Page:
Between Low End Theory, Dub Club, Funkmosphere, Funky Sole and the Do-Over, nearly every music scene in Los Angeles has a party it can call its own. But with the closing of places like famed rap haven the Good Life Café in Leimert Park, the L.A. rap scene has lacked a true locus for some time.
Low End Theory's resident host Nocando hopes to fill the void with his new event Daylight, a free 18+ party devoted to hip-hop. Daylight will be held Sundays this summer from 4pm to 10pm at ATX in Atwater Village. Much like at Low End, the space has a dance floor and an outdoor patio for smoking and drinking. There are also rumors of food, sangria, and Micheladas.
See also: Locked and Loaded: Nocando
Nocando seems to be the right man for the job: He's an excellent rapper, both when battling and in the studio, and has his own label, Hellfyre Club, on Alpha Pup Records. He also co-hosts Shots Fired, a weekly podcast devoted to discussions about rap, alongside West Coast Sound scribe Jeff Weiss.
Daylight adopts the Low End Theory format of four resident DJs, one host and three featured acts. This setup, Nocando says, distinguishes his party from most standard hip-hop events, which typically feature a lot of acts performing brief sets. "This [format] is going to give rappers more space to lean into songs and interact with the crowd," he says. "It's going to be kind of intimate in that way."
Daylight's resident host is Project Blowed descendant/rapper Dumbfoundead, and resident DJs include Taurus Scott, Westside Ty, Falcons, and DJ Zo. The lineup for the inaugural event features Nocando and L.A. rappers Verbs and Speak. Future guests include Hellfyre Club's Milo and rising L.A. artist Zeroh.
While Daylight seems similar to Low End in more ways than one (many of Daylight's residents have performed there), Nocando stresses that his party will have less emphasis on the beat and the DJ and more on the rhymes and the MC. "The sound system [at ATX] favors vocalists," he says when comparing it to the bass heavy sound system of the Airliner, which hosts Low End on Wednesday nights.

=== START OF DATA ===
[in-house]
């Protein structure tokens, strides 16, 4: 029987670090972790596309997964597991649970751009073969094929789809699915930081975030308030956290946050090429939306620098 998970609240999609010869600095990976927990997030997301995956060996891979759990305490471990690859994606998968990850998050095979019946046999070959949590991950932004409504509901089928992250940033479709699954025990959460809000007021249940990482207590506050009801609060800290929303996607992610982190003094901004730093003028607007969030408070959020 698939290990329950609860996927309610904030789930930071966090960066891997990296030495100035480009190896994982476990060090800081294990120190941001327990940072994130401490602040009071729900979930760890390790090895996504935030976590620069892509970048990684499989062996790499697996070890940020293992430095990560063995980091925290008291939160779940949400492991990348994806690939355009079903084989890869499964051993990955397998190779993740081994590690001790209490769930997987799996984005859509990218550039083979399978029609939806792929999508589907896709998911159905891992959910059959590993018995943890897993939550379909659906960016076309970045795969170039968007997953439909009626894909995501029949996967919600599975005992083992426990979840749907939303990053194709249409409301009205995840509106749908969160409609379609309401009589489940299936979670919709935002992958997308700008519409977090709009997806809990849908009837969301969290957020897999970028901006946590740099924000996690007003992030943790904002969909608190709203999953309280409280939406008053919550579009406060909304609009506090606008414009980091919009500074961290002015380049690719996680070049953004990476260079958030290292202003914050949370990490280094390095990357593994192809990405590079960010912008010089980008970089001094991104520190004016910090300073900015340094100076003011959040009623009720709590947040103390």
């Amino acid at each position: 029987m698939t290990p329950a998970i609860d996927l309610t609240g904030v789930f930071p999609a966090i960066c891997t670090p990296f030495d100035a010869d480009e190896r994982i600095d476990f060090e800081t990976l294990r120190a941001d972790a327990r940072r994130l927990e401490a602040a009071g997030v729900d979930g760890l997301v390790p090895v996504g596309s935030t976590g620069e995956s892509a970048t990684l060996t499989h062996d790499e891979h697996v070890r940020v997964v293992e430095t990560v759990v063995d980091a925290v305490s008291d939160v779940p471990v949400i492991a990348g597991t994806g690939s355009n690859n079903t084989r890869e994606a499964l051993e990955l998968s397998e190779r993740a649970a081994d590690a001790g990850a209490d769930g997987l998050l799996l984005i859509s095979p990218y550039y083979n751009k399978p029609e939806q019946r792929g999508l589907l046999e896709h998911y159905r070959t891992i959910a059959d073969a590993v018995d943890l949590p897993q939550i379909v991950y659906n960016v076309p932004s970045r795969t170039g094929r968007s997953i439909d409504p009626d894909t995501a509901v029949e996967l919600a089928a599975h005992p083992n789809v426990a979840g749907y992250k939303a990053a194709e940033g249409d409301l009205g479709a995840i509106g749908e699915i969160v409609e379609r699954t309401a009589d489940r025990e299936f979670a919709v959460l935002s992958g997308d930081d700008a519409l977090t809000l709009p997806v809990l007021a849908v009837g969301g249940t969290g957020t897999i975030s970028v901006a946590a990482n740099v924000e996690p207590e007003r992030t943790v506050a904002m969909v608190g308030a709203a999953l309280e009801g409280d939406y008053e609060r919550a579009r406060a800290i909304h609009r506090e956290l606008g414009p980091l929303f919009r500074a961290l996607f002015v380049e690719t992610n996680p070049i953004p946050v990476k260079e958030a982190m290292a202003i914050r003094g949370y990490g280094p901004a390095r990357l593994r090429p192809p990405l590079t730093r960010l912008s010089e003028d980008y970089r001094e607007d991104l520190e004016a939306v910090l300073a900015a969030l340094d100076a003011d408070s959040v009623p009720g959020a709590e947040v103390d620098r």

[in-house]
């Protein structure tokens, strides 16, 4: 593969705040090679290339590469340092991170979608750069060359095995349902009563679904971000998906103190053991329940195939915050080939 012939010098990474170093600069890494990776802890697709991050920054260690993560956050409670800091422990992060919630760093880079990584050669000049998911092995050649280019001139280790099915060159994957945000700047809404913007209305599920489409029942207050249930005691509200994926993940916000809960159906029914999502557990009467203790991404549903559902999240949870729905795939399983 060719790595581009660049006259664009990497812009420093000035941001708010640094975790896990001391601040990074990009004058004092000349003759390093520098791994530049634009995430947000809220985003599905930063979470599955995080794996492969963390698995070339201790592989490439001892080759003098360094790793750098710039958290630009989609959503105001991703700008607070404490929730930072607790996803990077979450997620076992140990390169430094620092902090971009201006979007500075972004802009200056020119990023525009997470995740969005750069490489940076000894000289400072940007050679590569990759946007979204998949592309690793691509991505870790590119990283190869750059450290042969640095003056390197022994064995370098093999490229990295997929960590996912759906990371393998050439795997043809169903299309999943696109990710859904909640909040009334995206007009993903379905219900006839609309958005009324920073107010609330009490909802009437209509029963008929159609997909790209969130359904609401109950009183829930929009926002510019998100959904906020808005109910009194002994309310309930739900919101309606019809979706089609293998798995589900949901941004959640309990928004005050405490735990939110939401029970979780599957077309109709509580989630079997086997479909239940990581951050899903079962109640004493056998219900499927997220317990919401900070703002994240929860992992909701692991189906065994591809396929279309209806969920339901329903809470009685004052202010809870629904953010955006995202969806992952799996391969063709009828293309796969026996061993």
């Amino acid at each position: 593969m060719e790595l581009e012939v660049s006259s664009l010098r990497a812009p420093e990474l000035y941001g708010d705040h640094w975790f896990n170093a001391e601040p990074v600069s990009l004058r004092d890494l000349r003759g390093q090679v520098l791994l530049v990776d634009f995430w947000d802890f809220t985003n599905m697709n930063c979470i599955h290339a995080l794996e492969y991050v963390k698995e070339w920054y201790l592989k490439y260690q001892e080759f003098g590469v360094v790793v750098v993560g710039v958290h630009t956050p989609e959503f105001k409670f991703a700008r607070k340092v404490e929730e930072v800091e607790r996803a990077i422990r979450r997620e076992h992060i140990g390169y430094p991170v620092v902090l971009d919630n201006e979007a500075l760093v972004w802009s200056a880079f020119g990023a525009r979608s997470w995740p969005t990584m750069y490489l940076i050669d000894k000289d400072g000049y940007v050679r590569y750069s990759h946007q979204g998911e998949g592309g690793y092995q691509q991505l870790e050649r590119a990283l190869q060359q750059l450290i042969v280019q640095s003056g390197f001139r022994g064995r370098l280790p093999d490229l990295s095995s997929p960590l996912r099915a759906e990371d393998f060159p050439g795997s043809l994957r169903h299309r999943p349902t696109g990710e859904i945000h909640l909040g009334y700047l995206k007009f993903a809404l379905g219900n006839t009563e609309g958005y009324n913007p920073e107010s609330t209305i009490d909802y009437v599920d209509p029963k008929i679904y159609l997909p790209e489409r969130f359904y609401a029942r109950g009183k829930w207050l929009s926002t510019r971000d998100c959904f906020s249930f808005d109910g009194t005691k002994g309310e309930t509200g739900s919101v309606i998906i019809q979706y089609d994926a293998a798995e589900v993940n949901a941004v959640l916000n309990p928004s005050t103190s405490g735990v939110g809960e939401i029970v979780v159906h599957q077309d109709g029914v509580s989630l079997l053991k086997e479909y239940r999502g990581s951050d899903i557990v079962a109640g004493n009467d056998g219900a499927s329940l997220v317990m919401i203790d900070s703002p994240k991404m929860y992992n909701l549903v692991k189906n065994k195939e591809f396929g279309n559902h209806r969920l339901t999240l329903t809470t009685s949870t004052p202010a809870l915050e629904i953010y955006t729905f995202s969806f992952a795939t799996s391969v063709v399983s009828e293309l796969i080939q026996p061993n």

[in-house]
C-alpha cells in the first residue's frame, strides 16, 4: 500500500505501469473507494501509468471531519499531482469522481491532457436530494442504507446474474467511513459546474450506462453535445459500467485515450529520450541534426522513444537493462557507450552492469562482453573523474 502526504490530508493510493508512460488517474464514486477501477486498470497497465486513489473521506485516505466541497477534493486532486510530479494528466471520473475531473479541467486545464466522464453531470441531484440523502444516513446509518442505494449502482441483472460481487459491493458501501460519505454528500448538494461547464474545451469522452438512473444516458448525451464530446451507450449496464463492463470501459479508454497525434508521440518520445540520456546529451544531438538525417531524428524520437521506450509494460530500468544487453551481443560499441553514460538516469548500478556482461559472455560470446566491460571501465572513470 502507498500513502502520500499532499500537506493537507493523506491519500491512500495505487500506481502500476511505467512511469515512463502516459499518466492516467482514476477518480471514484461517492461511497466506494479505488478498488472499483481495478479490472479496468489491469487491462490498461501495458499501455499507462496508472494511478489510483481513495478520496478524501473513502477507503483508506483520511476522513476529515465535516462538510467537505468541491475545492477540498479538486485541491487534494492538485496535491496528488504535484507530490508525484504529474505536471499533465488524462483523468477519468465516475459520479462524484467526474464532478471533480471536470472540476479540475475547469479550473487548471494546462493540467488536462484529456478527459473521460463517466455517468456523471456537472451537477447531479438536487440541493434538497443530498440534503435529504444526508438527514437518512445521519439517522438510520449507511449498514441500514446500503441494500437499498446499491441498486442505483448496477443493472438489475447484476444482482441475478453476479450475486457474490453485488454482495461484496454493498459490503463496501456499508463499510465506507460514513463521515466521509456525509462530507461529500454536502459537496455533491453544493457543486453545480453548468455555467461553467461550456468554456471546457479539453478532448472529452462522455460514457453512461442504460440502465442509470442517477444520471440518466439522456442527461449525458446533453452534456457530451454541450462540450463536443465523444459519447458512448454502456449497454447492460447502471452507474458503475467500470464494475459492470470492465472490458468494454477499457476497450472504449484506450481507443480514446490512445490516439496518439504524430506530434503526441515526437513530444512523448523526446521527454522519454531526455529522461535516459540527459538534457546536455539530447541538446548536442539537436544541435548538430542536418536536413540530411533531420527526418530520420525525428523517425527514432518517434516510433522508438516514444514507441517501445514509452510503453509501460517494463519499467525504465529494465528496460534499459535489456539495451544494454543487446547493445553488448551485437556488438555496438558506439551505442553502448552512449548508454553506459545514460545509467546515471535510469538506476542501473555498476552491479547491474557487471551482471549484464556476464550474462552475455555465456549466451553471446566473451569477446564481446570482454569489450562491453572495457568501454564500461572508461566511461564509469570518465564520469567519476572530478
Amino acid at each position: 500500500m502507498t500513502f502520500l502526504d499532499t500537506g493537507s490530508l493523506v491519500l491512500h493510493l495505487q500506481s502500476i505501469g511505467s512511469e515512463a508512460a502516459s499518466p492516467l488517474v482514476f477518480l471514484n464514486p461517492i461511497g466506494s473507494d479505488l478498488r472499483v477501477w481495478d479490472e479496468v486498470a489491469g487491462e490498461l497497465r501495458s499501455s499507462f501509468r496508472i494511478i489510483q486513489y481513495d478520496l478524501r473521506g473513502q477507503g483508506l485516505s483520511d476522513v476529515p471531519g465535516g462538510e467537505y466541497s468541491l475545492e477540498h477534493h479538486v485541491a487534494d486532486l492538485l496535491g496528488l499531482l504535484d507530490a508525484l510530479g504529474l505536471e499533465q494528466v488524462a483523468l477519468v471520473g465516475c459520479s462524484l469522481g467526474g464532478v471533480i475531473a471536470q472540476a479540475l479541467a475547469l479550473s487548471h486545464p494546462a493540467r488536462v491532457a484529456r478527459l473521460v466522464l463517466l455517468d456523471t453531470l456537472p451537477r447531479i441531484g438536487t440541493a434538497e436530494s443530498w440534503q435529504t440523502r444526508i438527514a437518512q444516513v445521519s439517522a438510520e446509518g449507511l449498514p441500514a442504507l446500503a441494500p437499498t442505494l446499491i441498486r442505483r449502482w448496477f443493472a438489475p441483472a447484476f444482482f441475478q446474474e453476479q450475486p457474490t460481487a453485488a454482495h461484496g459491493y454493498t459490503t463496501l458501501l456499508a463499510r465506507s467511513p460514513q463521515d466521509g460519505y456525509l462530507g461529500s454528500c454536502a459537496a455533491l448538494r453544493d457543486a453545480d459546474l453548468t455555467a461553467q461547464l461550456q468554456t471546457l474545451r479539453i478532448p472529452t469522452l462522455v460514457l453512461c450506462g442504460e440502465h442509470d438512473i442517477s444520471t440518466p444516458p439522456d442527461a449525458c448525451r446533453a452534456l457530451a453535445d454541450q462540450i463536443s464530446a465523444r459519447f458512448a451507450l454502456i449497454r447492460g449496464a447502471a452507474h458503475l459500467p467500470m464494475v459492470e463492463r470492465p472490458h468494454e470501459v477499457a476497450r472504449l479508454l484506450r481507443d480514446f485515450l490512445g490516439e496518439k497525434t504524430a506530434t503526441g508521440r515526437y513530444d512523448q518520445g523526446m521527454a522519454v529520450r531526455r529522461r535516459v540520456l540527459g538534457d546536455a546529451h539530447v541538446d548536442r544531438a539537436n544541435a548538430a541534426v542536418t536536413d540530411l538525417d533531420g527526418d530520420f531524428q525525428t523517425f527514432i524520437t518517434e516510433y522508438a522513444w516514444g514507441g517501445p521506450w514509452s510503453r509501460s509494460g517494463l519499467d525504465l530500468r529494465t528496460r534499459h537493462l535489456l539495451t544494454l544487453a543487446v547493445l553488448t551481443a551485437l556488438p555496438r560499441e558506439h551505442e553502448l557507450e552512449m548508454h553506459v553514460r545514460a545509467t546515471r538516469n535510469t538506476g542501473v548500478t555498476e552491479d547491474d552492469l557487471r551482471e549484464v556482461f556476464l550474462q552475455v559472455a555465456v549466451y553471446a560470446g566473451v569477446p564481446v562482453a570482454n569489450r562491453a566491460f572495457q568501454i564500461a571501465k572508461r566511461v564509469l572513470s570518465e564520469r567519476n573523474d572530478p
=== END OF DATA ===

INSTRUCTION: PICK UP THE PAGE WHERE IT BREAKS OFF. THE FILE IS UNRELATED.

The inaugural Daylight party is this Sunday, July 14th, and there's another event scheduled for the following week. Nocando hopes to fill the schedule but is waiting to gauge crowd and attendee response. If Daylight things blows up as anticipated, the party will go down every weekend until Labor Day.
Nocando named Daylight after the song of the same name from Aesop Rock's album Labor Days. He feels the lyrics to the chorus --"All I ever wanted was to pick apart the day/ Put the pieces back together my way"-- serve as both his mantra for creating music and the mission statement behind his quest to bring rap back to the L.A. party scene.
"I'm putting shit together that I want to see," Nocando says. "I'm not trying to make a lot of money or to have the party of the year. I just want to watch [my favorite rappers right now] kill it on a good system in a nice venue and not be forced to do a twenty-five minute set because there's twenty dudes on the bill. And I want to eat pizza and drink a fucking beer while doing that."
He hopes L.A. hip hop fans feel the same way.
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